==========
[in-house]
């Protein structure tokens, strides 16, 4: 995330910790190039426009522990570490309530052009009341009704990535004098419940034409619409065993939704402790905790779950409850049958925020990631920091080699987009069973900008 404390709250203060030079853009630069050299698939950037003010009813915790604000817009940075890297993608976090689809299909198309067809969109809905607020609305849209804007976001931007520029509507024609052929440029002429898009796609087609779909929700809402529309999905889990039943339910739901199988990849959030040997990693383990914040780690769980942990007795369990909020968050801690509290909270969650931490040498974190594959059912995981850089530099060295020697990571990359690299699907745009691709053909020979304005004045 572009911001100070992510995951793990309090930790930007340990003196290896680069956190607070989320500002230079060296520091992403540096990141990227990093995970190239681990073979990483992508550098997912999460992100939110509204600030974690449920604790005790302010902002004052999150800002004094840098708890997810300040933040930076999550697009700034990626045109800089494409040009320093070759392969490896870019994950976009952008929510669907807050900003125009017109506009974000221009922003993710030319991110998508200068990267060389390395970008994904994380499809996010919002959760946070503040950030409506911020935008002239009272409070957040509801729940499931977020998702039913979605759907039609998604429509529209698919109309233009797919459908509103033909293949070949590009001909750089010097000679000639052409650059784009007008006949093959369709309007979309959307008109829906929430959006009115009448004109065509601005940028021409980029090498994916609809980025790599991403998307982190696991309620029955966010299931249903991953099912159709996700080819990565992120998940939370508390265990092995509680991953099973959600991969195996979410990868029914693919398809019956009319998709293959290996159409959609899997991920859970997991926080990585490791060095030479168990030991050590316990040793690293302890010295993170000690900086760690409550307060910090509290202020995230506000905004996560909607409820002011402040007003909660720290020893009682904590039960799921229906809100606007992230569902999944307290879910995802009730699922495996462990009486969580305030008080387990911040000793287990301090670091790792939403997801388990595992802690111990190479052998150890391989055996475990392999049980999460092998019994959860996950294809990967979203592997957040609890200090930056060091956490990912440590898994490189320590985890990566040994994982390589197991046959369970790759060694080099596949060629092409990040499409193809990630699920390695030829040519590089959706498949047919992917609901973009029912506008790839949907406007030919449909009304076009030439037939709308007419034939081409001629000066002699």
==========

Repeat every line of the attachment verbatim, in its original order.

[in-house]
């Protein structure tokens, strides 16, 4: 995330910790190039426009522990570490309530052009009341009704990535004098419940034409619409065993939704402790905790779950409850049958925020990631920091080699987009069973900008 404390709250203060030079853009630069050299698939950037003010009813915790604000817009940075890297993608976090689809299909198309067809969109809905607020609305849209804007976001931007520029509507024609052929440029002429898009796609087609779909929700809402529309999905889990039943339910739901199988990849959030040997990693383990914040780690769980942990007795369990909020968050801690509290909270969650931490040498974190594959059912995981850089530099060295020697990571990359690299699907745009691709053909020979304005004045 572009911001100070992510995951793990309090930790930007340990003196290896680069956190607070989320500002230079060296520091992403540096990141990227990093995970190239681990073979990483992508550098997912999460992100939110509204600030974690449920604790005790302010902002004052999150800002004094840098708890997810300040933040930076999550697009700034990626045109800089494409040009320093070759392969490896870019994950976009952008929510669907807050900003125009017109506009974000221009922003993710030319991110998508200068990267060389390395970008994904994380499809996010919002959760946070503040950030409506911020935008002239009272409070957040509801729940499931977020998702039913979605759907039609998604429509529209698919109309233009797919459908509103033909293949070949590009001909750089010097000679000639052409650059784009007008006949093959369709309007979309959307008109829906929430959006009115009448004109065509601005940028021409980029090498994916609809980025790599991403998307982190696991309620029955966010299931249903991953099912159709996700080819990565992120998940939370508390265990092995509680991953099973959600991969195996979410990868029914693919398809019956009319998709293959290996159409959609899997991920859970997991926080990585490791060095030479168990030991050590316990040793690293302890010295993170000690900086760690409550307060910090509290202020995230506000905004996560909607409820002011402040007003909660720290020893009682904590039960799921229906809100606007992230569902999944307290879910995802009730699922495996462990009486969580305030008080387990911040000793287990301090670091790792939403997801388990595992802690111990190479052998150890391989055996475990392999049980999460092998019994959860996950294809990967979203592997957040609890200090930056060091956490990912440590898994490189320590985890990566040994994982390589197991046959369970790759060694080099596949060629092409990040499409193809990630699920390695030829040519590089959706498949047919992917609901973009029912506008790839949907406007030919449909009304076009030439037939709308007419034939081409001629000066002699």